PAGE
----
1st October 2015: No defence for the defence

Welcome to a brand new month on TremendArse. Whatever your thoughts on Danny Murphy as a pundit, and mine are indifferent; he’s not as insightful as Gary Neville usually is but then he’s no dreary dolt, like Michael Owen, either, I thought the former Liverpool midfielder summed up our recent defensive displays perfectly when he spoke on talkSPORT today:

I’ve watched Arsenal in their last two games and I must say, defensively, Arsenal have been absolutely all over the place. Naive, gung-ho, thoughtless – it’s really not that difficult to play a bit more defence minded. With the players they’ve got going forward they will create chances.

Naive, gung-ho and thoughtless – exactly my sentiments about our defending when the full-time whistle blew on Tuesday night. If five goals had glossed over our frailties at the back last Saturday at Leicester, there was no similar attacking camouflage against Olympiakos and the brittleness we’re so often accused of was evident for all to see.

So what can we do to improve? The two central defenders likely to play in our next game at home to league leaders Man Utd on Sunday, due to Laurent Koscielny’s hamstring strain, have been discussing the debacle against the Greek champions and offering their views on what we need to do better.

First up is Gabriel, who has urged calm and remains confident we can still qualify from our Champions League group despite still having to face Pep Guardiola’s currently rampant Bayern Munich side twice in our remaining four fixtures:

It was a complicated night [against Olympiacos]. We were in a good place in the first half, defending well, we were happy. But the three goals were our own fault. We only have ourselves to blame for conceding them and now we have to rest, work harder, and then on Sunday come back and have a good game. We just need to be calm. We have to work hard and focus on putting in a good performance [against Manchester United]. I am sad that we lost an important game at home. But we can still qualify. We have a very strong team, with some very good players. We now have to try to win the remaining matches in the group.

Our vice-captain Per Mertesacker was similarly forthright in his appraisal of our last game and says it will take a while for the players to clear their heads before they can refocus and try to produce a far better performance against Louis van Gaal’s men at the weekend. He told Arsenal Player:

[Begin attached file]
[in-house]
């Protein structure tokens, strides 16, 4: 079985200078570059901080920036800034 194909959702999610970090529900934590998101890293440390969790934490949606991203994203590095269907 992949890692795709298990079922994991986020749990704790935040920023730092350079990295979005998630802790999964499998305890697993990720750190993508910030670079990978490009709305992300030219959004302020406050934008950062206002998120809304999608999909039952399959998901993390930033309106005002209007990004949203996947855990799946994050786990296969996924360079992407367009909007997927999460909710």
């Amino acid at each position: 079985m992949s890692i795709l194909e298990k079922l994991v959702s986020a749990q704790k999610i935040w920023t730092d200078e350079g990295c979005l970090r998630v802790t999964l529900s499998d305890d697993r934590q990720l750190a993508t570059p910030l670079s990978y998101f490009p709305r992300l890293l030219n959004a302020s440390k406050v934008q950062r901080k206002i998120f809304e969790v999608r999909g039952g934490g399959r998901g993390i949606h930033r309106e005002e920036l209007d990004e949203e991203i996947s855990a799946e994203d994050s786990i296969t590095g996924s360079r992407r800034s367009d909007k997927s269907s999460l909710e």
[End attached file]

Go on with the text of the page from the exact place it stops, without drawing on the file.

First of all, we are disappointed because we started quite well, especially on the break after they had set-pieces. We lacked that concentration and it is not understandable why we drifted and did not do the job we are used to doing. That is not acceptable and we will be punished [for that] in the Champions League. We need to get behind the ball and play better defensively. We lacked discipline, even when you get a goal back don’t rush yourself. Get your discipline back and with possession you get your chances. If we are not disciplined and do not chase the ball we have got no chance. We have got a couple of days to look back on that performance. I think everyone will have regrets and it is good to take that away. It will take a couple of days to recover and to think about Manchester United and play in a different competition, which will be a good opportunity to come back to the Emirates and play our football with possession and dynamism.

At least the players seem to have recognised their mistakes, evaluated where they went wrong and are clear in what they must do to improve. Or so you would say if this was the first instance of us f*cking things up to such an outrageous extent, but it’s not. It’s about the 151st time in recent memory, so I don’t blame any fans for yawning at Gabriel and Mertesacker’s words and switching off from the subject. To be honest, I’m not sure how we improve our squad’s collective mid-set and intelligence but that’s the issue I think here, brains, not ability.

The old ‘lack of leaders’ cliche certainly gains an awful lot of credence after results like Tuesday’s and as much as I lean towards the ideal of pure football, having the right mix of steely characters in combination with an easy-on-the-eye game-plan is crucial of course. Looking at our squad, only Francis Coquelin strikes as a player with the requisite organisational qualities. The rest of them to a man, including our captain Mikel Arteta and his deputy Mertesacker, have proven themselves lacking in that department.

Even if our football can be improved on the training pitches at London Colney, I’m not convinced character can be developed in the same manner, so the next time we dip into the transfer market, rather than focusing just on ability with the ball at a player’s feet, perhaps we need to scour the market for the kind of individuals who can make us a bit more of a savvy side when the sh*t starts hitting the fan in the midst of a game.

See you on Friday.

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